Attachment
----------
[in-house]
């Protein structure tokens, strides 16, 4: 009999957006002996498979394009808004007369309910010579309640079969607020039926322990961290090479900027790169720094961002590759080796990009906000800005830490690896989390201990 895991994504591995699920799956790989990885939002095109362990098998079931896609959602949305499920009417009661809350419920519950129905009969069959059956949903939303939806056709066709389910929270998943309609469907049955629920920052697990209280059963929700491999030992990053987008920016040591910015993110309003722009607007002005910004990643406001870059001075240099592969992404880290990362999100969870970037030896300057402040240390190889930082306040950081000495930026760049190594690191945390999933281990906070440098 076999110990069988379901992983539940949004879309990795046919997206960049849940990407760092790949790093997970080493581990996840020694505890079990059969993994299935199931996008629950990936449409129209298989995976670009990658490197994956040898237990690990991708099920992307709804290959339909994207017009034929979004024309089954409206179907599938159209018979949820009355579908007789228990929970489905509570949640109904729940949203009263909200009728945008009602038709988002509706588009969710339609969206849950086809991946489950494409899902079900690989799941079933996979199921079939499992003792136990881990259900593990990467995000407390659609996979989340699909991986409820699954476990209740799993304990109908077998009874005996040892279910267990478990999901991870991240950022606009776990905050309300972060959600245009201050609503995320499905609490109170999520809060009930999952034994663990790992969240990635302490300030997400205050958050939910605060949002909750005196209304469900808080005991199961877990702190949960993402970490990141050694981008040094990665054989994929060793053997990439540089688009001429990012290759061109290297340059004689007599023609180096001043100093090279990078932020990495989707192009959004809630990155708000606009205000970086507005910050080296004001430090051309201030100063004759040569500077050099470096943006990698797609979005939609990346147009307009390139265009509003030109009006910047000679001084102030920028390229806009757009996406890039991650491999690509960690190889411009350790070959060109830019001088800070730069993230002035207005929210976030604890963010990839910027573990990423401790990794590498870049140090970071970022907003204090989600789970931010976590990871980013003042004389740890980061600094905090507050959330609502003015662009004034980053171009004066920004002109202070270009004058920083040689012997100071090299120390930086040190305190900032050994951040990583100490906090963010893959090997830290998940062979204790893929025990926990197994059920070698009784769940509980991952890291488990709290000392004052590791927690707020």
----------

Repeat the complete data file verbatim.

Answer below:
[in-house]
């Protein structure tokens, strides 16, 4: 009999957006002996498979394009808004007369309910010579309640079969607020039926322990961290090479900027790169720094961002590759080796990009906000800005830490690896989390201990 895991994504591995699920799956790989990885939002095109362990098998079931896609959602949305499920009417009661809350419920519950129905009969069959059956949903939303939806056709066709389910929270998943309609469907049955629920920052697990209280059963929700491999030992990053987008920016040591910015993110309003722009607007002005910004990643406001870059001075240099592969992404880290990362999100969870970037030896300057402040240390190889930082306040950081000495930026760049190594690191945390999933281990906070440098 076999110990069988379901992983539940949004879309990795046919997206960049849940990407760092790949790093997970080493581990996840020694505890079990059969993994299935199931996008629950990936449409129209298989995976670009990658490197994956040898237990690990991708099920992307709804290959339909994207017009034929979004024309089954409206179907599938159209018979949820009355579908007789228990929970489905509570949640109904729940949203009263909200009728945008009602038709988002509706588009969710339609969206849950086809991946489950494409899902079900690989799941079933996979199921079939499992003792136990881990259900593990990467995000407390659609996979989340699909991986409820699954476990209740799993304990109908077998009874005996040892279910267990478990999901991870991240950022606009776990905050309300972060959600245009201050609503995320499905609490109170999520809060009930999952034994663990790992969240990635302490300030997400205050958050939910605060949002909750005196209304469900808080005991199961877990702190949960993402970490990141050694981008040094990665054989994929060793053997990439540089688009001429990012290759061109290297340059004689007599023609180096001043100093090279990078932020990495989707192009959004809630990155708000606009205000970086507005910050080296004001430090051309201030100063004759040569500077050099470096943006990698797609979005939609990346147009307009390139265009509003030109009006910047000679001084102030920028390229806009757009996406890039991650491999690509960690190889411009350790070959060109830019001088800070730069993230002035207005929210976030604890963010990839910027573990990423401790990794590498870049140090970071970022907003204090989600789970931010976590990871980013003042004389740890980061600094905090507050959330609502003015662009004034980053171009004066920004002109202070270009004058920083040689012997100071090299120390930086040190305190900032050994951040990583100490906090963010893959090997830290998940062979204790893929025990926990197994059920070698009784769940509980991952890291488990709290000392004052590791927690707020």